“To have as many fans of the NFL, whether they’re avid fans, casual fans or just being introduced to the game and families and kids, we want them all to come,” Barker said. “There’s so much there for fans.”
With the original plan already in place, all involved will use the added time to evaluate potential additions.
“Now we get to sit down for a full year with those partners and talk about how do we expand this footprint,” Barker said. “How do we weave the draft further across Las Vegas? That’s really what you want to do.”
One possibility could be including Allegiant Stadium in the draft plans. The $2 billion home of the Raiders was still under construction during last year’s planned draft and now stands likely to play a bigger role in the 2022 draft, Barker said.
“I definitely think we’re going to take a look at it and see … how can that play a part in the draft?” Barker said. “In proximity to where we are with MGM and Caesars, it’s there, so is there a way to connect those three different geographical points now and have them all play together?”
The NFL has been in contact with the Raiders throughout the year, with the two discussing ideas for the draft being held in the new home of the Silver and Black.
“I think the Bellagio fountains will still remain a big part of the event. The Caesars plaza will remain a big part of the event. And as much as they want to use Allegiant Stadium as part of the event, we’ll be on board,” Raiders team president Marc Badain said.
“We’ve been in communication with them (NFL) on other events. We’re talking about potential future Super Bowls. So there’s always an ongoing dialogue with the events team.”
Full fan capacity
With Clark County working toward being 100 percent open by June 1, there is optimism that a full capacity crowd of locals and visitors will be able to attend the week of draft activities in Las Vegas.
Barker said organizers have to plan as if they’re going to execute a full draft experience. If changes are needed for whatever reason, they can make them later.
“If we have to modify that because of where we are with COVID at that time, then those are decisions that we would make,” Barker said. “We would never go into an event, and we haven’t done this all year, trying to design an event based on COVID. We always go into an event and design a full event and then modify it to make sure we’re compliant with all protocols that are in place.”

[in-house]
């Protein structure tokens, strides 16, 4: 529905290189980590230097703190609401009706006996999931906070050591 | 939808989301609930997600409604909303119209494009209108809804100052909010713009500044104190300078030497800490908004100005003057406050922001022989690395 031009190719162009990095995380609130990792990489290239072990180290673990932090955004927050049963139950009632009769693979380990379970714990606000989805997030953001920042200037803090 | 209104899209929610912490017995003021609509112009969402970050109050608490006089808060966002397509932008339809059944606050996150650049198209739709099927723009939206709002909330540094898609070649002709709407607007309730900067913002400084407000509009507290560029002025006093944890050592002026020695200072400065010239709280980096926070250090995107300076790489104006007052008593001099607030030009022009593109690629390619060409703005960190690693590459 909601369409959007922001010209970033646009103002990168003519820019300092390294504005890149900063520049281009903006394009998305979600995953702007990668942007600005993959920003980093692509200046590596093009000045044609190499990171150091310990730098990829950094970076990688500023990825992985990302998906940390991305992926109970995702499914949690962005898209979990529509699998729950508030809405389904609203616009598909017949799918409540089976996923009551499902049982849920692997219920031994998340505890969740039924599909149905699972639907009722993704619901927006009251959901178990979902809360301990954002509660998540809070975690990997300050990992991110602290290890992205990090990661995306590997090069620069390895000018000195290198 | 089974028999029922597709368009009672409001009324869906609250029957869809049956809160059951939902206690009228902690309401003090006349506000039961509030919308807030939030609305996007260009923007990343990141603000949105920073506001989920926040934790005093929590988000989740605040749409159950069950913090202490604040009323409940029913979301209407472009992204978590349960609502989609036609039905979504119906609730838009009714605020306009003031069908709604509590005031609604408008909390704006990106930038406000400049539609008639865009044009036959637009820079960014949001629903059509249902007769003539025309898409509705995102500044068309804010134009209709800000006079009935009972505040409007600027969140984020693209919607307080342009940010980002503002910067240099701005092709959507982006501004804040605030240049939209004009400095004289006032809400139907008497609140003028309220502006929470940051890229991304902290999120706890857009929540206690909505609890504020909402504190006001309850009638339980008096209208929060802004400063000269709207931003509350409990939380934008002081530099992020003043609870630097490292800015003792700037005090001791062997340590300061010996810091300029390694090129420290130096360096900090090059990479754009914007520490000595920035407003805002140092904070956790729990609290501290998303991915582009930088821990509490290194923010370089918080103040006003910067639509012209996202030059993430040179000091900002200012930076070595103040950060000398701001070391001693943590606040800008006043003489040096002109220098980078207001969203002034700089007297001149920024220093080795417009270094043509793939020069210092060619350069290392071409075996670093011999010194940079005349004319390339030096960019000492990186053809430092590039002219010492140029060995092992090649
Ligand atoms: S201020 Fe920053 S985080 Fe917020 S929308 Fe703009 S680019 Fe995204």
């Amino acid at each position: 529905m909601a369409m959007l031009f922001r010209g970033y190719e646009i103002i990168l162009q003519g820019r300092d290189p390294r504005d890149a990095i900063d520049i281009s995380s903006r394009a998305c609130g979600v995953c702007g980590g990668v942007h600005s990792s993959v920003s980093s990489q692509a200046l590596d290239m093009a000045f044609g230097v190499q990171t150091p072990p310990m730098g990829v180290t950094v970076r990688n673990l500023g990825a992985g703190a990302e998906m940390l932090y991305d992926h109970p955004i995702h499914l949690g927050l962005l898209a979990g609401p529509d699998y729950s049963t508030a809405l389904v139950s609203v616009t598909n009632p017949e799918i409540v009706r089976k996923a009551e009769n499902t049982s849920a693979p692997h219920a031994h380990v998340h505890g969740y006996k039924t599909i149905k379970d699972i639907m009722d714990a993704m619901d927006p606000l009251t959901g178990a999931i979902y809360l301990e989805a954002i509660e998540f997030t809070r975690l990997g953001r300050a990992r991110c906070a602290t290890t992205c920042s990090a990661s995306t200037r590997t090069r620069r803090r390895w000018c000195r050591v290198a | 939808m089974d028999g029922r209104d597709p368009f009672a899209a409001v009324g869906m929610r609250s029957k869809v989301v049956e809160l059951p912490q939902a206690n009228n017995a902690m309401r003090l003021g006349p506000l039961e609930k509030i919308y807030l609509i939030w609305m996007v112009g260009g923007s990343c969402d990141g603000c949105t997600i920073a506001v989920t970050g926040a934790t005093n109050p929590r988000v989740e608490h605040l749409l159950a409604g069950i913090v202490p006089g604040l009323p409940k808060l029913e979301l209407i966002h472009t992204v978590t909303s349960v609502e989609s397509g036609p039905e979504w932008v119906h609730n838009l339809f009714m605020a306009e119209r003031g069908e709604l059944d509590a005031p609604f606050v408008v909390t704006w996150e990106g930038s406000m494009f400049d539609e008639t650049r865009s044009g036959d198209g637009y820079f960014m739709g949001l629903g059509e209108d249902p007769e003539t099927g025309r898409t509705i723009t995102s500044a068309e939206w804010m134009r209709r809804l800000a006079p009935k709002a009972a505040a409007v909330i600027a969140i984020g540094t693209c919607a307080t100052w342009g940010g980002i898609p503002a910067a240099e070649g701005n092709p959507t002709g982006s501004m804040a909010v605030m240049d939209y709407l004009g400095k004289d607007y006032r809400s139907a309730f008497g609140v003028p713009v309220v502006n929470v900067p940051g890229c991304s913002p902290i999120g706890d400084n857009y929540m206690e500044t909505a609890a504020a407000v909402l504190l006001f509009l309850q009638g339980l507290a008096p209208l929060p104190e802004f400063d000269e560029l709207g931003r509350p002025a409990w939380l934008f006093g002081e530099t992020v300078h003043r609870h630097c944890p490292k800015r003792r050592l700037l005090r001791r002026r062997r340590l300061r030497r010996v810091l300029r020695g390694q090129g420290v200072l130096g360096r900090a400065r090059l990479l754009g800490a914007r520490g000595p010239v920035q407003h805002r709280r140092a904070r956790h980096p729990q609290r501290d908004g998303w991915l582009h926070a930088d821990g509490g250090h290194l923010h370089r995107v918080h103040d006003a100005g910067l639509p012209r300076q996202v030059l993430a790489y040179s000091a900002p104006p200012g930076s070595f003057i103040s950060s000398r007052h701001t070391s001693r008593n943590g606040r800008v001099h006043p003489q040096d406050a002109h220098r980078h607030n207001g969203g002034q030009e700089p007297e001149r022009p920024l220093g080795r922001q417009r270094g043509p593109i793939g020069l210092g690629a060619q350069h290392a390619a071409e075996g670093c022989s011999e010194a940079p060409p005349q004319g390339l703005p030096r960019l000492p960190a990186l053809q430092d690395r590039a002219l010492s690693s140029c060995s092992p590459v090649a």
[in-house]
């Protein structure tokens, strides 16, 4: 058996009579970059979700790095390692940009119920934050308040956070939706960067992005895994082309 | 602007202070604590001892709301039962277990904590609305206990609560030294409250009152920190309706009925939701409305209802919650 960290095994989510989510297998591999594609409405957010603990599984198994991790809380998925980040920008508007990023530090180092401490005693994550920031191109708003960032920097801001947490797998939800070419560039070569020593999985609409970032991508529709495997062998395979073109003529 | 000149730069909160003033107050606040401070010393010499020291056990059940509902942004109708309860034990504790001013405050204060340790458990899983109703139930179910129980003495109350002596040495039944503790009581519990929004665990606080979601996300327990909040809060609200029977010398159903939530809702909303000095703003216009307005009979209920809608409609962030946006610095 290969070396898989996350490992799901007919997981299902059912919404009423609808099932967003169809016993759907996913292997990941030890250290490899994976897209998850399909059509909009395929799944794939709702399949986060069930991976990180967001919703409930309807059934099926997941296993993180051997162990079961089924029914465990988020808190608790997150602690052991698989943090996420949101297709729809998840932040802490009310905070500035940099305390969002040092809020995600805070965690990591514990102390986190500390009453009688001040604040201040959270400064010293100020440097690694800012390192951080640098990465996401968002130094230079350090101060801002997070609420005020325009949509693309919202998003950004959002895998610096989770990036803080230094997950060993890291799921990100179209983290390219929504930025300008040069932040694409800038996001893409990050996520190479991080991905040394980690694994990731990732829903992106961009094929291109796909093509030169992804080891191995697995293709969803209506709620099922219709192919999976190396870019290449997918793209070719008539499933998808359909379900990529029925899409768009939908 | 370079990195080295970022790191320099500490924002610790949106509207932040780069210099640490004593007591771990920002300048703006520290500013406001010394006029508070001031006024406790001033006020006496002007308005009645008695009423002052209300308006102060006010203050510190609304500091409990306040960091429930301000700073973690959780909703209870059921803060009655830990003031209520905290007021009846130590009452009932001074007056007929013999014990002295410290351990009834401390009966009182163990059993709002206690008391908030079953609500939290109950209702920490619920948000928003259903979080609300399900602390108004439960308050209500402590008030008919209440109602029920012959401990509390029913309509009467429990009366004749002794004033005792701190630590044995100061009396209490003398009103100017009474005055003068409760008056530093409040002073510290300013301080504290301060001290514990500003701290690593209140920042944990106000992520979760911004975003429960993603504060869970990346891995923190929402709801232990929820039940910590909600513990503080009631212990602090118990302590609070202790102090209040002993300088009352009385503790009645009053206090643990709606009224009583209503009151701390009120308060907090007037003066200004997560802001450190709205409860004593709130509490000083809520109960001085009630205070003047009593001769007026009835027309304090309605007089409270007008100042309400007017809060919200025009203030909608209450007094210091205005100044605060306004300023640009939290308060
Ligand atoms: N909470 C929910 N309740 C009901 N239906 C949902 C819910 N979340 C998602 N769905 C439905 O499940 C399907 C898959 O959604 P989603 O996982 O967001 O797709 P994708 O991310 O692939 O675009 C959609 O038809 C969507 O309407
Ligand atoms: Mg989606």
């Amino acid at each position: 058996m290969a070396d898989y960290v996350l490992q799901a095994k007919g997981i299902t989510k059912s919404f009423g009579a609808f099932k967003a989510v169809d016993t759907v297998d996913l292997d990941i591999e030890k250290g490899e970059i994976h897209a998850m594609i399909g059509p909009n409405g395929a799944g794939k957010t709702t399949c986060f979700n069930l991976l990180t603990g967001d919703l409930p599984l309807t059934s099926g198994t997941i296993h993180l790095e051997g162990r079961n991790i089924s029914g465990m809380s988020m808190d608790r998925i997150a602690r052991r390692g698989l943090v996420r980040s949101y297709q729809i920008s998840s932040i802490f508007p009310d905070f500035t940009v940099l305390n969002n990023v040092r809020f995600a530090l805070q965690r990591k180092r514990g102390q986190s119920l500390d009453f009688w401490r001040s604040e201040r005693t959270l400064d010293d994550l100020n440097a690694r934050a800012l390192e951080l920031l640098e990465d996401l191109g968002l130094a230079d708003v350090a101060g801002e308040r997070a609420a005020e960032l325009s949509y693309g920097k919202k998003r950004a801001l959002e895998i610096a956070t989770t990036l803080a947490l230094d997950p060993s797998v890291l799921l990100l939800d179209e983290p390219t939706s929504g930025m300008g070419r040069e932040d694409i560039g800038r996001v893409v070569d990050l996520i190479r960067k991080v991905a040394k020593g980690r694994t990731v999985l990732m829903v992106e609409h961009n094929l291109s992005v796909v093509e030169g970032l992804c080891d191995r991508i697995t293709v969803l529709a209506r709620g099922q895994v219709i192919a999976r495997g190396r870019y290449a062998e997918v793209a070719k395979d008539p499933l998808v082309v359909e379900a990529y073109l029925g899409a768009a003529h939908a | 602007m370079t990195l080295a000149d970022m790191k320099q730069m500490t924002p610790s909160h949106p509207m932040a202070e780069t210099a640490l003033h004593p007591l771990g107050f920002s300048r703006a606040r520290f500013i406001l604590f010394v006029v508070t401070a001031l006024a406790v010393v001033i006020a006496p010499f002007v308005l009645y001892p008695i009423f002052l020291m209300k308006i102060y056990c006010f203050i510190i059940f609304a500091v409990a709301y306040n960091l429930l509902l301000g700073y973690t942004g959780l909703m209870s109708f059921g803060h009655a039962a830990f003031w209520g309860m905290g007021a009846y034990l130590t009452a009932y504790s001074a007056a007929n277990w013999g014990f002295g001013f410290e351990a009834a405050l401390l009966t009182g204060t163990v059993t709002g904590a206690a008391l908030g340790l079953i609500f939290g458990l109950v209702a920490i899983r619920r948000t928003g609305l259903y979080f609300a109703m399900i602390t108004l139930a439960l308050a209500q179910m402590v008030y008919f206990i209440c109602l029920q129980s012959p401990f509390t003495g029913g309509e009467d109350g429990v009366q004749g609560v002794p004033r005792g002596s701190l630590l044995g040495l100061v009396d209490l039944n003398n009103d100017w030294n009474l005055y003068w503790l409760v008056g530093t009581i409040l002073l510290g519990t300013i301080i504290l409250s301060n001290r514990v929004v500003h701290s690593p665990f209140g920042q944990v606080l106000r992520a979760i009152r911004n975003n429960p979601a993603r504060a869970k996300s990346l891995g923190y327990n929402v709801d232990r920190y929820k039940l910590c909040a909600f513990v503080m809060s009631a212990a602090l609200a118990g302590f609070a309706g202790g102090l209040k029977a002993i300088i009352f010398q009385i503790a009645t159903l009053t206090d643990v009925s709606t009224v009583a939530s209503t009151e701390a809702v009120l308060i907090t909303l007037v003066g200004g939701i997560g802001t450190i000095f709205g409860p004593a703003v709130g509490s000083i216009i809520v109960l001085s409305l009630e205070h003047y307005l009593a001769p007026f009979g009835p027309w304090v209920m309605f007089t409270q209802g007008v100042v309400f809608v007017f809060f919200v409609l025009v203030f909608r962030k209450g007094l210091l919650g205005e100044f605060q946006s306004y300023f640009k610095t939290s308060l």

Planning a full event allows for flexibility to deal with any issues that may arise. “We fully expect to produce the full draft in Las Vegas in 2022,” Barker said.
Full crowds and the reactions each pick receives is a large part of the draft. Barker looks forward to that playing out in Las Vegas.
“The draft itself and the theater and that moment when one of these prospects fulfills a lifelong dream and gets drafted into the NFL, having fans there to experience that is really important,” Barker said. “We expect the draft to be loud and lively and fun.”
Clark County Commissioner Michael Naft said he’s excited the draft will be among the events that will play a large role in Las Vegas returning to normal over the next year.
“When you think about everything that’s occurred during the pandemic, Las Vegas is coming back better than ever before,” Naft said. “We’ve come through tragedy. We’re reopening. We’re reemerging with a new NFL stadium, with a new convention center … and with new sports franchises and world class events that we couldn’t have even considered just a few years ago.”
Yost said the draft will provide an ideal opportunity to showcase the asset that is the Las Vegas Strip.
“There is no destination like Las Vegas anywhere,” Yost said. “The Las Vegas Strip in and of itself is an asset. We’re looking forward to featuring that. Our resort partners up-and-down the strip have been extremely supportive. They want to showcase the assets that we have to offer.”
Yost and the LVCVA are looking at hosting the draft and Pro Bowl next year as a way to strengthen the city’s footprint in professional sports.
“We’re just ecstatic to have it and to further cement the destination as truly a sports destination,” Yost said.